The beautiful weather of late has kept me from dragging winter clothes out from the depths of my closet, and has instead forced me to continue enjoying what nature has to offer. Here's some notes, observations, and photographs from a recent trip up to Glacier National Park:
|Colors across the spectrum.|
Fall foliage is really starting to take off. The aspens (Populus tremuloides) are shimmering gold, or are quite close to it. Plants of the understory, such as grouse whortleberry (Vaccinium scoparium) and huckleberry (Vaccinium membranaceum), fill the hillsides with shades of red and orange. Contrasted against the rich greens of conifers, the deep grays and purples of the ancient sedimentary cliffs, and the regal blues of Glacier's many alpine lakes, hiking in the park these days is like walking through a dreamland. I don't know that I have ever seen so many colors on display at once!
If you've ever been to a national park - especially one inhabited by grizzlies - you know how serious the National Park Service is when it comes to bears and safety. This time of year, the message is even more important. As bears prepare for hibernation in late summer and early fall, they enter into hyperphagia, a status literally of excessive hunger and consumption. Feeding primarily on berries, insects, and whitebark pine seeds, bears can easily consume over 15,000 calories per day. The need to constantly find more food and pack on fat leads to bears being particularly active this time of year, and as a result, increases the likelihood of an encounter with a bear. Two days in Glacier yielded three grizzly sightings, one of which was an adult male that essentially popped out of nowhere a mere fifty feet from me while hiking near Bullhead Lake in the Many Glacier valley. The other bears - a sow with her cub of the year - were observed high on a talus slope, likely digging through rocks for moths and other insects. So, to steal a line from the NPS, "Be Bear Aware" if you head out into the hills this fall.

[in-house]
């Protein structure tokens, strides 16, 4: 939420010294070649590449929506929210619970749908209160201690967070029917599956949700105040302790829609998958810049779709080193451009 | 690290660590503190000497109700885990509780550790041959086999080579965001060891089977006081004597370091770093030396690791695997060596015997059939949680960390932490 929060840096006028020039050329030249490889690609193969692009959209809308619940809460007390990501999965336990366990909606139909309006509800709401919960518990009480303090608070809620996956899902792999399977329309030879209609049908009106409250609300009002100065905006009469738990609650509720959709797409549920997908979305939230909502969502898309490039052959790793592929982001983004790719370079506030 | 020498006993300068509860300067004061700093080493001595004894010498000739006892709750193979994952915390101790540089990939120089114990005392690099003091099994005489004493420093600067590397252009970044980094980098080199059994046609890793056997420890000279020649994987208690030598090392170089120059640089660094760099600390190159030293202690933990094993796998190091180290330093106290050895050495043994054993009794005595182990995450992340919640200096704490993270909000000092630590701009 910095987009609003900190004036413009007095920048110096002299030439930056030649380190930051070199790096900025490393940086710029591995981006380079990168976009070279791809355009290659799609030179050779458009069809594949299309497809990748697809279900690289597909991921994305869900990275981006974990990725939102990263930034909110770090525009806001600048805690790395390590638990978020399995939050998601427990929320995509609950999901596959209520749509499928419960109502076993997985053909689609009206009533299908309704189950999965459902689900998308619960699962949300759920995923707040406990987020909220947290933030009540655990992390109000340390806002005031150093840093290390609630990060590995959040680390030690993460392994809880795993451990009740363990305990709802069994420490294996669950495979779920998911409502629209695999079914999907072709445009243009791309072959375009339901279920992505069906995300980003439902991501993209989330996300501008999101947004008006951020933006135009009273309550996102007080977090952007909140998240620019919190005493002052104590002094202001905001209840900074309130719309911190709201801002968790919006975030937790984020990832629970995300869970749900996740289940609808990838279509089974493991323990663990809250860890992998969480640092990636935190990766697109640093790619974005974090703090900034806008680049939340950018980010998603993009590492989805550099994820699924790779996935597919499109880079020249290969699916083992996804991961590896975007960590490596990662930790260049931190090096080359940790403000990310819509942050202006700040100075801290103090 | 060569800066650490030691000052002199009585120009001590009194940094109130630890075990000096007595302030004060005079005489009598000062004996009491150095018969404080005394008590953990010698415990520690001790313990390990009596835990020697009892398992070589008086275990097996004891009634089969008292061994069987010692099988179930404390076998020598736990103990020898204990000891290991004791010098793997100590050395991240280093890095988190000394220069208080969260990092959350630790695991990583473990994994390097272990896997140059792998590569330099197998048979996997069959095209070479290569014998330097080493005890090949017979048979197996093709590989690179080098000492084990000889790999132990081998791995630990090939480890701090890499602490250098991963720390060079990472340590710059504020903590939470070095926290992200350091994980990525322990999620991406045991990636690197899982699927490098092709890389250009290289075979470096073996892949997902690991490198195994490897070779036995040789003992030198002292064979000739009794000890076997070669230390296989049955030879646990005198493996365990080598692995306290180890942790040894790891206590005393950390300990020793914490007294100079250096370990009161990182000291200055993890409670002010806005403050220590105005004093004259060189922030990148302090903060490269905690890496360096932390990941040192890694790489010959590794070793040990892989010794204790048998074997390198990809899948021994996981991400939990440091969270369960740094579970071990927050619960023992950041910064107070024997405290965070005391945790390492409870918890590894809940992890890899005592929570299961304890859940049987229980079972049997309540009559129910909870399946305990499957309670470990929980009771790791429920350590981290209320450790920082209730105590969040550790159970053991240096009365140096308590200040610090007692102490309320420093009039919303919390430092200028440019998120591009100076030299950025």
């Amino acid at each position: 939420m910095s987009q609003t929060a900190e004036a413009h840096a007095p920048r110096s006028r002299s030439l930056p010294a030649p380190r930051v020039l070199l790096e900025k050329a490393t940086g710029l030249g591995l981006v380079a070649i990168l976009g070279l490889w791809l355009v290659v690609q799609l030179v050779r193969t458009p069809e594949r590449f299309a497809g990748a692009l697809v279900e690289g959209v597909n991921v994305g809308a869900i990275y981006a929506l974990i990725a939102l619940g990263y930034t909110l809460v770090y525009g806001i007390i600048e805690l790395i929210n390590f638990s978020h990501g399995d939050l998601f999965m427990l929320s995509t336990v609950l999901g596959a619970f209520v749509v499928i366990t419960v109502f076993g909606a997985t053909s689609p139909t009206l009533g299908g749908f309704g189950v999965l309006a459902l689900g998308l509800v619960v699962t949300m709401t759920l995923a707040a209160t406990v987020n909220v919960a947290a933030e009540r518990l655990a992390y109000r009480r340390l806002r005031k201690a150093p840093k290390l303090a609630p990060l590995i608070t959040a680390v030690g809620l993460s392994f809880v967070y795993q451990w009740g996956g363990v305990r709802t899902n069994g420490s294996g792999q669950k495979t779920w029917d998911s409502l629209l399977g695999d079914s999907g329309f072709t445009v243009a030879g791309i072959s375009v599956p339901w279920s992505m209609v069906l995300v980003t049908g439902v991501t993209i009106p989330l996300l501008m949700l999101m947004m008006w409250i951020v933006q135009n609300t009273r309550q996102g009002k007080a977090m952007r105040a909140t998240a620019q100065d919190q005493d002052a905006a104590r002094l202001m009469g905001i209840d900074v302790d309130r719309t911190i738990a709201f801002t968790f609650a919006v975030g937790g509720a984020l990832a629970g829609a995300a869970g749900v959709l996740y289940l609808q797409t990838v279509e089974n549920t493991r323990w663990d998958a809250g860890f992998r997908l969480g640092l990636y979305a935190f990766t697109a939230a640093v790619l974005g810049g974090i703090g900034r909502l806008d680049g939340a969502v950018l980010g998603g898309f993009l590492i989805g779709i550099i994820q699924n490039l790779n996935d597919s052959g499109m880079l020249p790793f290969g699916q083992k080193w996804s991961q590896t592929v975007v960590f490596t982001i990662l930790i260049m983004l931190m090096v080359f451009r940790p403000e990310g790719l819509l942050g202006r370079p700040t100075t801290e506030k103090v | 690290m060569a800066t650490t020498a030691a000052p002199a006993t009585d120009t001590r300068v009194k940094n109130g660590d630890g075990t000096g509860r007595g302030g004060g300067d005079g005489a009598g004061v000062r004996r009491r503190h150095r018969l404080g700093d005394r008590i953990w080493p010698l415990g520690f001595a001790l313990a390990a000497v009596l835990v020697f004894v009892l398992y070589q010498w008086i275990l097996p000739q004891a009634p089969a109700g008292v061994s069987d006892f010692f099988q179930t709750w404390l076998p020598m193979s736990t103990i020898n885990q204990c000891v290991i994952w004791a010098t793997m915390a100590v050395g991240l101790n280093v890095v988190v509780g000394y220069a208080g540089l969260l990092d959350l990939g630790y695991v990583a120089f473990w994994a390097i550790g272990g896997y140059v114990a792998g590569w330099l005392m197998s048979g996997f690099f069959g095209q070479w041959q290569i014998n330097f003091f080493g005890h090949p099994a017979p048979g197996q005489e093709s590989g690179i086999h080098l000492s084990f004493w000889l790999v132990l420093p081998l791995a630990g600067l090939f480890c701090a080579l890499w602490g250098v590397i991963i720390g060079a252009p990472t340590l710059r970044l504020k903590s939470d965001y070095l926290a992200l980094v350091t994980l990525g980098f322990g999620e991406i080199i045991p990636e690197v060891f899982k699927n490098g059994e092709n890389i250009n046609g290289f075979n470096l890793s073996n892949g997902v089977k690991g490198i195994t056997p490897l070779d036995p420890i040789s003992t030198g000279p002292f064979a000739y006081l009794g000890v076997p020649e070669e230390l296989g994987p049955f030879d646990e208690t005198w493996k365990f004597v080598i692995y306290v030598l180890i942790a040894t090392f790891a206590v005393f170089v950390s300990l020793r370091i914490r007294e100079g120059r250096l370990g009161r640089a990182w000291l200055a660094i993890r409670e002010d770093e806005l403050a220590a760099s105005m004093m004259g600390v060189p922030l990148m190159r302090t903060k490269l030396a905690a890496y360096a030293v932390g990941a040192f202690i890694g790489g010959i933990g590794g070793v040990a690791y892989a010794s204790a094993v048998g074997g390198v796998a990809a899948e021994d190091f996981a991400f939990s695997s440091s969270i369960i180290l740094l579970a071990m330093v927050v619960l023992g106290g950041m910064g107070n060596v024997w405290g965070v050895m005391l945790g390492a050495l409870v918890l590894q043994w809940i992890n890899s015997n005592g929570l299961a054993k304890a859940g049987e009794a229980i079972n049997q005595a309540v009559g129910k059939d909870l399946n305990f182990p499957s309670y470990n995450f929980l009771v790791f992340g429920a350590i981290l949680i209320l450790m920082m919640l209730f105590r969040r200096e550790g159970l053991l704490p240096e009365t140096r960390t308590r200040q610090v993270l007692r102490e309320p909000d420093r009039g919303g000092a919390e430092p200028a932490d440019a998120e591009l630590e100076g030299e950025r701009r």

Other Critters Abound
So you're a devoted birder and have read the passage in your Sibley Guide to Western Birds where it says golden eagles (Aquila chrysaetos) nest on rocky cliffs in mountainous areas, but you've only ever seen them on the plains or near agricultural fields. Well, that was me. Until this past weekend, when I managed to spot one soaring high near Swiftcurrent Pass, later coming to a roost on a cliff no more than one-hundred yards from the trail, allowing for a great look through binoculars. A few lucky people might get to see these massive raptors harassing young goats and sheep in an attempt to drive them off cliffs, a fascinating hunting strategy, unless you're the goat.
|A young goat, not at all disturbed by my presence|
Perhaps this photo best sums up the weekend...
Tranquility, stillness, and solitude are just some of the words that come to my mind when reflecting upon this scene. The national parks are infamous for their crowds in the height of summer, but fall is a splendid time to be gazing upon Saint Mary Lake. The hordes of people common in July and August are long gone, and one can truly experience some peace and quiet in one the most beautiful places on Earth. To be able to leave city life and the worries of graduate school behind and escape to Glacier is truly a privilege. As Montanans, we should embrace the parks, forests, wilderness, and other natural areas we have right in our backyards - the opportunities for reflection and recreation they afford us are invaluable.
I hope that you too will be able to experience Glacier or another wild place this fall. In case you can't make it out, I'll leave you with a few more photos in an attempt to share the experience! (Photos after the jump).